The object of sterilization is three-fold. It aims at public security by preventing sexual crimes against women and children by feeble-minded but full-lifed males; that patients of both sexes may cease to be charges upon the vastly burdened rate-payers, and for the mental and physical betterment of our racial life.

All patients from mental hospitals are released in a parole of six months. That is to say if they relapse during this period they may be again officially taken in charge by the Government. After his period has elapsed, a trial de novo is required. The great majority of patients are returned, some of them as often as five or six times. During these periods of parole, unless sterilized, the patients procreate rapidly. Authorities tell us that the insane and feeble-minded are giving birth to a progeny at somewhere from two to six times faster than normal people.

Parental Tragedy

One of the painful experiences of the magisterial life is to take from an insane and violent woman the little baby to which she has given birth during her parole; knowing that someday the child, in turn, is likely to be a patient, owing to the fact that its future was mortgaged before it was born.

Awhile ago, in one of our institutions for the care of the aged, it was found that sixteen of the women were feeble-minded and that these had produced 116 mentally deficient children.

Enquiring into this same matter of descent, it was found in Alberta that out of 3200 persons who had been treated for insanity, nearly 4000 children had been born. It is estimated that one out of every five of these children—that is to say 800 of them—will come ultimately as patients to a mental hospital.... It is quite true that there are tragedies that go on and on. This is one of them

Perhaps, after all, there is not so much credit in being a mother as being fitted to be one.

On the average, among ordinary people, only one child out of four thousand becomes eminent. On the other hand, among famous families -that is to say among human thoroughbreds—one child in eight reaches distinction, proving the absolute correctness of the statement, "To him that hath shall be given."

This means that when a child is born, we may predict its future with considerable confidence after we have studied its ancestry. Everyone has ancestry except Topsy of ""Uncle Tom's Cabin," who "jes'growed."

Some Examples

Examples of this doctrine of "Like father, like son," may be found in the careers of the two Pitts, both Prime Ministers of England; of the two Cannings; of Joseph and Austin Chamberlain; of Lord Alfred Tennyson and his son Hallam; of Lord Randolf Churchill and Winston Churchill, of the Stephensons, father and son, and of the two Alexandre Dumas. Even physical characteristics like "the Hapsburg lip," have also passed along for generations among the Emperors of the Hapsburgs.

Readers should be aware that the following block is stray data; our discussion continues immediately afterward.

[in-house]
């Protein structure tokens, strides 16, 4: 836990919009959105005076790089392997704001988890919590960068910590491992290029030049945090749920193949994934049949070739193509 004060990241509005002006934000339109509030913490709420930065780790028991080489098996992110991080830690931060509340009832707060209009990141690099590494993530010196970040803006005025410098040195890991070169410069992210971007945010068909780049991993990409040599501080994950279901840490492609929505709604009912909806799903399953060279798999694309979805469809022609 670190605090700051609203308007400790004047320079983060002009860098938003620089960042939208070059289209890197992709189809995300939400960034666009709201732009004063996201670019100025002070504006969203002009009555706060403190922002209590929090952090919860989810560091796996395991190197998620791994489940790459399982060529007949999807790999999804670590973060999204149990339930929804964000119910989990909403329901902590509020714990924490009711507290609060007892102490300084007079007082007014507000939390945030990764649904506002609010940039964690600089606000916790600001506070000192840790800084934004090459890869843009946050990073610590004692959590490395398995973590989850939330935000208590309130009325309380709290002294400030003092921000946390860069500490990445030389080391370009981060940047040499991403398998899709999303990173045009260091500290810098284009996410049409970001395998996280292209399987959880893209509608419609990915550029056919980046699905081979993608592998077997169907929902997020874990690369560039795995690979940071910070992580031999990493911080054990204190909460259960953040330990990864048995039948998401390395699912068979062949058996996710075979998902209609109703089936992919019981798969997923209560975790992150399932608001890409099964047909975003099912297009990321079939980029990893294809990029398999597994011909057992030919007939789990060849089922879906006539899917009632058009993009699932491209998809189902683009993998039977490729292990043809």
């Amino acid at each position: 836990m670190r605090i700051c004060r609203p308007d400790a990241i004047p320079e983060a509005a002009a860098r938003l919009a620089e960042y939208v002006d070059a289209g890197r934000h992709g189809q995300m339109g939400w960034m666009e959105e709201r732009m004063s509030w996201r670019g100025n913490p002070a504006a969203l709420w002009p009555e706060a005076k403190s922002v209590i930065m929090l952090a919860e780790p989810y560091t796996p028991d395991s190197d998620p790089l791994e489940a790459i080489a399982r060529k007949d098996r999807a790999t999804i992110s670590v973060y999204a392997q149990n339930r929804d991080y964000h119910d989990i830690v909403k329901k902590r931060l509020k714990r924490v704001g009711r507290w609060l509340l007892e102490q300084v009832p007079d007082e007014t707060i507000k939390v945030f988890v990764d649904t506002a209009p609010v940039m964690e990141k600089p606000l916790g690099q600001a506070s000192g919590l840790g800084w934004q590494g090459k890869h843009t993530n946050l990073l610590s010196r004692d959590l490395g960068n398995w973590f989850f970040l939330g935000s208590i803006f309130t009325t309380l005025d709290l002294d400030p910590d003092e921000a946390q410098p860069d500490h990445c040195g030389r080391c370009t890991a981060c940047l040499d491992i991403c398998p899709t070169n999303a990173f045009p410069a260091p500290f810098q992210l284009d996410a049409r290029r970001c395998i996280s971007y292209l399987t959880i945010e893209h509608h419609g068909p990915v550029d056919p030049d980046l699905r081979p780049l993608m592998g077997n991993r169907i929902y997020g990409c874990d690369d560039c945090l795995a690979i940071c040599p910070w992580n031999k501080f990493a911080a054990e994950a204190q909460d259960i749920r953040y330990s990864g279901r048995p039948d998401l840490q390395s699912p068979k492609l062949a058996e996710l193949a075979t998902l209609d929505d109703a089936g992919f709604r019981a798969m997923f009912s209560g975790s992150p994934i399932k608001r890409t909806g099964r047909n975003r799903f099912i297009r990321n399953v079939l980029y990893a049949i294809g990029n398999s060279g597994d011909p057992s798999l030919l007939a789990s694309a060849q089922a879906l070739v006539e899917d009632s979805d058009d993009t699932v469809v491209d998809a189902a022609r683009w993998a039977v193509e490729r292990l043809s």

In this Dominion, we may point to families like the Merediths, Lemieux, Oslers and many others whose names must always add lustre to the stately annals of Canadian history.

While we have been talking of famous parents, it is equally true that stupid fathers with poor brain fibre produce stupid sons. In this connection, someone has tersely remarked that while the child of a crippled father cannot inherit his wooden leg, it is almost certain to inherit his wooden head.

At the Ponoka, Oliver and Red Deer Hospitals in Alberta, this is amply confirmed, the physicians claiming that 90 per cent of all insanity in these institutions may be traced to heredity. This is indubitably what Rufus Choate had in mind when he said the trouble with the feeble-minded is there are so many of us.

They also tell us that the characteristics of one parent may modify the characteristics of the other, which explains why children in the same family vary greatly in ability and conduct—a statement, however, which has already been succinctly set forth in a song concerning a citizen called Spratt who greatly disliked a diet of fat, and whose wife simply couldn't consider the lean.

Biblical Authority

The science of genetics shows to us that where both the husband and wife are feeble-minded, all the children are feeble-minded. Nature or heredity is the determining factor in the children's lives None of us live or die to ourselves. What we are and what we do influence our children, and their children, whether we will or not. The Hindu proverb is accurate when it says: "What is written on the forehead will be there, and nothing more."

There can be found folk—many of them—who contend that the methods of eugenic sterilization contradict the Bible. On the contrary, the Bible asserts that men do not gather grapes from thorns nor figs from thistles. It also says that the tree that brings not forth good fruit should be cut down and cast into the fire.

It is true that in the sterilization of the unfit we do not destroy the tree: we do not cast it into the fire, we only prevent it bearing fruit. Incidentally, it may possibly serve as a shade tree or as a windbreak.

Besides, most of us are coming to believe that it is vastly better to bring the Kingdom of God upon earth rather than to defer it for heavenly regions. Indeed, the one is actually supplementary to the other.